Thursday, March 22, 2007

Terminal Services: The good, the bad and the ugly

I am hearing a lot about terminal services lately. I am also seeing a lot of excitement about it. About two years ago, I was also really excited about it but time, experience and experimentation has cooled my excitement. Terminal Services offers a great deal of additional access at a much lower cost but ultimately alienates today's youth who have become accustomed to personalized technology.

First, let me offer a brief definition. Terminal Services is effectively offering multiple users access to a single computer from multiple locations simultaneously. Microsoft offers terminal services and various products offer add-on functionality, such as Citrix. At Whitfield, we use Citrix. We have four servers which have up to about 75 users a piece running either a full desktop environment or specific applications. Thus, 75 people are using the same computer at the same time. Now, this is a pretty strong server but that's still pretty efficient. Terminal services have also gotten a lot of attention through the K-12 Linux Terminal Service Project and Linux Terminal Services through Novell's Suse Linux.

The Good
The good side of terminal services is that it can drastically cut costs. Instead of buying beefy desktops who's CPU remains idle most of the day, you can place low cost desktops or thin terminal devices (or hold onto really old, crappy computers) and run state of the art software on the relatively few beefy terminal servers. Because you can hold onto (or resurrect) old computers, it is very possible to improve your student to computer ratio. Lower costs and more access is a good thing!

The Bad
Whenever you have multiple users simultaneously using the same computer, you need to be careful about one user destroying the experience of all the others. In a desktop environment, if one kids messes things up, he or she will usually walk away and find another computer. Though that one computer is down, everyone else remains largely unaffected. The necessary result of this is that you have to lock down your terminal servers pretty tightly. You also need to watch them pretty closely, though, when things are not right, you will hear about it as it affects so many people! Also, one of the greatest limitations of terminal services is that resources are only available when people are connected to the network. Though many terminal services can be made available through the Internet, you still have to be connected. How lost did you feel the last time you forgot your cell phone? Magnify that times ten for today's digital kids.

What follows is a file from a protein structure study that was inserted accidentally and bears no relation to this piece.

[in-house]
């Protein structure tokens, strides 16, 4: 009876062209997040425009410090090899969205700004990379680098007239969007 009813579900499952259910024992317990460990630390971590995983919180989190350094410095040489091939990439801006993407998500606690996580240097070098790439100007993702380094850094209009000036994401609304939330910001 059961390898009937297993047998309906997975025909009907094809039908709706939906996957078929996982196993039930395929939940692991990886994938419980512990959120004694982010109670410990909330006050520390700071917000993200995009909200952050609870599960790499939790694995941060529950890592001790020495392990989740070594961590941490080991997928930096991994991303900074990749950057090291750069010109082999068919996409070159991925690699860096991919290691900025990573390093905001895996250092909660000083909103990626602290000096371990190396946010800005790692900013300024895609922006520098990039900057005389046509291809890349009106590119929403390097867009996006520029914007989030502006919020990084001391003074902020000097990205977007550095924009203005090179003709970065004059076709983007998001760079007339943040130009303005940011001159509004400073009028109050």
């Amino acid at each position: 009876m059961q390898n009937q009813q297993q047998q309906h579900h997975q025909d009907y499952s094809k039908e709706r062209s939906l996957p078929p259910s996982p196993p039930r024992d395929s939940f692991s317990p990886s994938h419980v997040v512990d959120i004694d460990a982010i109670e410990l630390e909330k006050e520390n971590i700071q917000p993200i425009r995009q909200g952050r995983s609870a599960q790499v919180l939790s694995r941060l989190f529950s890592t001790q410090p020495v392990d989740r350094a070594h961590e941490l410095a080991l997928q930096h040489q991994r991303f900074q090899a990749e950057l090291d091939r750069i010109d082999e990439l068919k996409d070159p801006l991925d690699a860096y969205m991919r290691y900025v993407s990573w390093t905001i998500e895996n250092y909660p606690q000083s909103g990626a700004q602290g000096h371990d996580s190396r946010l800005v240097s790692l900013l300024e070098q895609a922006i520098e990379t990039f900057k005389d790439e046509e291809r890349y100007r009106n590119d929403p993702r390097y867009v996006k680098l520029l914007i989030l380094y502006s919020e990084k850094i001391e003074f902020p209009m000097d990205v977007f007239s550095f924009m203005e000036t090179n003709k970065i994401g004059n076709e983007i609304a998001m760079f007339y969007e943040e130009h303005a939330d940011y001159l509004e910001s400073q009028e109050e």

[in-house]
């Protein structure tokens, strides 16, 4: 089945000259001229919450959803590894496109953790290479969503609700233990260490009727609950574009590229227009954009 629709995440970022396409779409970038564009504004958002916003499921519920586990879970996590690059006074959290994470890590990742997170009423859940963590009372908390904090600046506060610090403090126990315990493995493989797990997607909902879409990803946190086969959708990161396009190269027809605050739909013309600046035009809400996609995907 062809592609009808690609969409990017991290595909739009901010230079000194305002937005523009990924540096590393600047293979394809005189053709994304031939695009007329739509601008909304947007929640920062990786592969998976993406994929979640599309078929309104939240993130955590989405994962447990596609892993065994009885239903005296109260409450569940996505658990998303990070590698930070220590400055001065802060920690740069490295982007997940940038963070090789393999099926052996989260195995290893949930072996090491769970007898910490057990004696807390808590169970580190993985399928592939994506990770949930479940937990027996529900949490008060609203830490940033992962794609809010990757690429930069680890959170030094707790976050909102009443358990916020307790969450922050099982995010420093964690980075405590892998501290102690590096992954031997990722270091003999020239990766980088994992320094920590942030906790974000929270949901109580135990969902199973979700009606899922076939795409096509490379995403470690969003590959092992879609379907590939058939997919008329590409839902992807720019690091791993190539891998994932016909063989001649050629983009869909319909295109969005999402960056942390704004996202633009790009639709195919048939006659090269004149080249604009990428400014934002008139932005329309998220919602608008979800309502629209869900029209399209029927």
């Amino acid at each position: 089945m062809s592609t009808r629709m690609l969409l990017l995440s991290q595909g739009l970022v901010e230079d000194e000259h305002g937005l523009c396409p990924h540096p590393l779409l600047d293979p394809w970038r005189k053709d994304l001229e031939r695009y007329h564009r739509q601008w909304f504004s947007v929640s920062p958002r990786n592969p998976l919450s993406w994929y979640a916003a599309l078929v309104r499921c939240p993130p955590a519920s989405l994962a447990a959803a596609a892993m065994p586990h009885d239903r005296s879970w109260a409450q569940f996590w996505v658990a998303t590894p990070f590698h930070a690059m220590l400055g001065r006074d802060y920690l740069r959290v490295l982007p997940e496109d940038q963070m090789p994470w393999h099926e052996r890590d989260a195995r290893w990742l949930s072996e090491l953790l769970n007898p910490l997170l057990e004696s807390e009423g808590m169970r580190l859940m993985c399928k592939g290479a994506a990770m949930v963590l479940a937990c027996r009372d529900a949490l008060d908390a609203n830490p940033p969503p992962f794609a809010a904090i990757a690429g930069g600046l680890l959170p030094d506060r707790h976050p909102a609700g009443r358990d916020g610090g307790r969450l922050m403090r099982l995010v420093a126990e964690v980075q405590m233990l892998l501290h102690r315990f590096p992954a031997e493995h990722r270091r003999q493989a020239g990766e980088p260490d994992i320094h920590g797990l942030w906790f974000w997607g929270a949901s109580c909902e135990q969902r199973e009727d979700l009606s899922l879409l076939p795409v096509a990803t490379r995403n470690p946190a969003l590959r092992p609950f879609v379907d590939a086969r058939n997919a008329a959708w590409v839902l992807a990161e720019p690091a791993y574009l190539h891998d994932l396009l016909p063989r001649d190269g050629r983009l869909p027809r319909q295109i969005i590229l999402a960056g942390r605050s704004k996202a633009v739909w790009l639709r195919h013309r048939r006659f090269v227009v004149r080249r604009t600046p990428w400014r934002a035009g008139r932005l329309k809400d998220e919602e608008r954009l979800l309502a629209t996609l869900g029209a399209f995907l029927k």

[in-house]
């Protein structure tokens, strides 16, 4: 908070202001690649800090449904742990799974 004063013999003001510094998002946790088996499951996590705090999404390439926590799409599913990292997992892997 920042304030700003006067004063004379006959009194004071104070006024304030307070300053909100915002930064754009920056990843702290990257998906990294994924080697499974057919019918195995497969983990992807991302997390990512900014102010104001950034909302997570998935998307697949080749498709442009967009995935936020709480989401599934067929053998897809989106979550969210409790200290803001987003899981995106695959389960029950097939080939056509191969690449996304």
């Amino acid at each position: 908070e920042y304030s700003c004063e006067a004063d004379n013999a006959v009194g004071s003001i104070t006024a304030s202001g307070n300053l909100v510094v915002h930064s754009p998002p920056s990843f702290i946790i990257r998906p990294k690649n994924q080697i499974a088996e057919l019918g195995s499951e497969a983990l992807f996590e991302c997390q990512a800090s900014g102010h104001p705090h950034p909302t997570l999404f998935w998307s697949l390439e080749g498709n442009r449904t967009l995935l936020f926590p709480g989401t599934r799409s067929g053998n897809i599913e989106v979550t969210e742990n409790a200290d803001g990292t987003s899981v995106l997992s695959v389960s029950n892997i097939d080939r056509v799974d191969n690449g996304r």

The Ugly
Because the computing environment has to be locked down so tightly, terminal services turn technology into a pure utility. Now, some companies are very excited about this. They don't want people doing anything on computers other than that which they explicitly allow. Shamefully, some schools are that way. At best, this limits innovation and at worst, kills a spirit of exploration, which is absolutely counter-intuitive to education. What happens is that student use of technology is limited to the creativity of the IT staff and administration (most all of whom are NOT digital natives, unlike our students). Our students have become accustomed to slapping different colors on their iPod, changing desktop backgrounds daily, setting up digital environments which allow for the intersection of their work, personal lives, and interests. Kids will meet their needs someway and it simply can not be met through terminal services.

Our Experience
At Whitfield, we worked extremely hard to create a robust, fast and slick terminal services environment. We redirected many of the personal settings to other servers so students could have as much control as possible. They obviously could not install software or change any of the configurations of the terminal servers themselves.